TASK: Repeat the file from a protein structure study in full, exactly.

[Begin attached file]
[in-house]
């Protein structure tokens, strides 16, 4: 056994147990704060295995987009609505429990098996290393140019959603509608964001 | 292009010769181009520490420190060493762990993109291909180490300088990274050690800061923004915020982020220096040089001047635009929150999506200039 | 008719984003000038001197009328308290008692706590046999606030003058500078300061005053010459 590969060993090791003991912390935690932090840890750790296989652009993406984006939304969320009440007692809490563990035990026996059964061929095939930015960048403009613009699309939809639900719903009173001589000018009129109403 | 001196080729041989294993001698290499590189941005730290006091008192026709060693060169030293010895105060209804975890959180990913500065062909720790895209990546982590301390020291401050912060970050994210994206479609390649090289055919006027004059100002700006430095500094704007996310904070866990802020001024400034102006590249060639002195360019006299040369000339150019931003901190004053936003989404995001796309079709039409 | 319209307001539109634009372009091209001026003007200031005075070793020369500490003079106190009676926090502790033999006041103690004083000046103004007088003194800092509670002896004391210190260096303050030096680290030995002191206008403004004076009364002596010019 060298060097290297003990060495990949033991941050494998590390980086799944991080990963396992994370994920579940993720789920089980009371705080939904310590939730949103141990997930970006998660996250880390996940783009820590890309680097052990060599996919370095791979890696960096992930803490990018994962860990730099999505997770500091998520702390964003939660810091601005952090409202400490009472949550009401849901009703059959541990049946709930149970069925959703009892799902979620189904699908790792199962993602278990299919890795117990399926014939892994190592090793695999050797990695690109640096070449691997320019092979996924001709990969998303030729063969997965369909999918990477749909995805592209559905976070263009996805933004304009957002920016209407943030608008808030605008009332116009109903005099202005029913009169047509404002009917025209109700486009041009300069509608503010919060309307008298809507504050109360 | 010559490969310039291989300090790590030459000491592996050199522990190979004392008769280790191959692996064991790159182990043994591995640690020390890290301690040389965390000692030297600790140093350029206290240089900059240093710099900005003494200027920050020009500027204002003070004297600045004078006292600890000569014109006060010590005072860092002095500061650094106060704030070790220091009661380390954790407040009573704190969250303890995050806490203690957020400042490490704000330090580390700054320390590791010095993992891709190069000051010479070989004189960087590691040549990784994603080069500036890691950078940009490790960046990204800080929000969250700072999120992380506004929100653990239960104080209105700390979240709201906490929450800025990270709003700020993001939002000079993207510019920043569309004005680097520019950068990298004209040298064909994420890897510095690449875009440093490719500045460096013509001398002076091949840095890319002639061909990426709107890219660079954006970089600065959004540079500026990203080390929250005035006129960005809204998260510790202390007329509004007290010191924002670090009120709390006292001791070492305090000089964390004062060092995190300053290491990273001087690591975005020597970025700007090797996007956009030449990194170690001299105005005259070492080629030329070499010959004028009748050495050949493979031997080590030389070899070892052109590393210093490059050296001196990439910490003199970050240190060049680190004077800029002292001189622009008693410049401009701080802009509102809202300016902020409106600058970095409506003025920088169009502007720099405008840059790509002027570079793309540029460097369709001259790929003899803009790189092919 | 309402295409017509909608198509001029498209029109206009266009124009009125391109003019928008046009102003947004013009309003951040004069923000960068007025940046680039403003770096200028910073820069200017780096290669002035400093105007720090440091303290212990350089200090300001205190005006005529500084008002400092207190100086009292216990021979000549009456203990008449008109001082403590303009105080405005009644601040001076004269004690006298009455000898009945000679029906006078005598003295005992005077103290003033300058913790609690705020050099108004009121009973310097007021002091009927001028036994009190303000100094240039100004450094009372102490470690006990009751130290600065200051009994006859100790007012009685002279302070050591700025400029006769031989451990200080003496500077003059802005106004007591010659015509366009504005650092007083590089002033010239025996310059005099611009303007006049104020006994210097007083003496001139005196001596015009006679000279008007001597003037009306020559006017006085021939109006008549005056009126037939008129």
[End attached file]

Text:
[in-house]
């Protein structure tokens, strides 16, 4: 056994147990704060295995987009609505429990098996290393140019959603509608964001 | 292009010769181009520490420190060493762990993109291909180490300088990274050690800061923004915020982020220096040089001047635009929150999506200039 | 008719984003000038001197009328308290008692706590046999606030003058500078300061005053010459 590969060993090791003991912390935690932090840890750790296989652009993406984006939304969320009440007692809490563990035990026996059964061929095939930015960048403009613009699309939809639900719903009173001589000018009129109403 | 001196080729041989294993001698290499590189941005730290006091008192026709060693060169030293010895105060209804975890959180990913500065062909720790895209990546982590301390020291401050912060970050994210994206479609390649090289055919006027004059100002700006430095500094704007996310904070866990802020001024400034102006590249060639002195360019006299040369000339150019931003901190004053936003989404995001796309079709039409 | 319209307001539109634009372009091209001026003007200031005075070793020369500490003079106190009676926090502790033999006041103690004083000046103004007088003194800092509670002896004391210190260096303050030096680290030995002191206008403004004076009364002596010019 060298060097290297003990060495990949033991941050494998590390980086799944991080990963396992994370994920579940993720789920089980009371705080939904310590939730949103141990997930970006998660996250880390996940783009820590890309680097052990060599996919370095791979890696960096992930803490990018994962860990730099999505997770500091998520702390964003939660810091601005952090409202400490009472949550009401849901009703059959541990049946709930149970069925959703009892799902979620189904699908790792199962993602278990299919890795117990399926014939892994190592090793695999050797990695690109640096070449691997320019092979996924001709990969998303030729063969997965369909999918990477749909995805592209559905976070263009996805933004304009957002920016209407943030608008808030605008009332116009109903005099202005029913009169047509404002009917025209109700486009041009300069509608503010919060309307008298809507504050109360 | 010559490969310039291989300090790590030459000491592996050199522990190979004392008769280790191959692996064991790159182990043994591995640690020390890290301690040389965390000692030297600790140093350029206290240089900059240093710099900005003494200027920050020009500027204002003070004297600045004078006292600890000569014109006060010590005072860092002095500061650094106060704030070790220091009661380390954790407040009573704190969250303890995050806490203690957020400042490490704000330090580390700054320390590791010095993992891709190069000051010479070989004189960087590691040549990784994603080069500036890691950078940009490790960046990204800080929000969250700072999120992380506004929100653990239960104080209105700390979240709201906490929450800025990270709003700020993001939002000079993207510019920043569309004005680097520019950068990298004209040298064909994420890897510095690449875009440093490719500045460096013509001398002076091949840095890319002639061909990426709107890219660079954006970089600065959004540079500026990203080390929250005035006129960005809204998260510790202390007329509004007290010191924002670090009120709390006292001791070492305090000089964390004062060092995190300053290491990273001087690591975005020597970025700007090797996007956009030449990194170690001299105005005259070492080629030329070499010959004028009748050495050949493979031997080590030389070899070892052109590393210093490059050296001196990439910490003199970050240190060049680190004077800029002292001189622009008693410049401009701080802009509102809202300016902020409106600058970095409506003025920088169009502007720099405008840059790509002027570079793309540029460097369709001259790929003899803009790189092919 | 309402295409017509909608198509001029498209029109206009266009124009009125391109003019928008046009102003947004013009309003951040004069923000960068007025940046680039403003770096200028910073820069200017780096290669002035400093105007720090440091303290212990350089200090300001205190005006005529500084008002400092207190100086009292216990021979000549009456203990008449008109001082403590303009105080405005009644601040001076004269004690006298009455000898009945000679029906006078005598003295005992005077103290003033300058913790609690705020050099108004009121009973310097007021002091009927001028036994009190303000100094240039100004450094009372102490470690006990009751130290600065200051009994006859100790007012009685002279302070050591700025400029006769031989451990200080003496500077003059802005106004007591010659015509366009504005650092007083590089002033010239025996310059005099611009303007006049104020006994210097007083003496001139005196001596015009006679000279008007001597003037009306020559006017006085021939109006008549005056009126037939008129």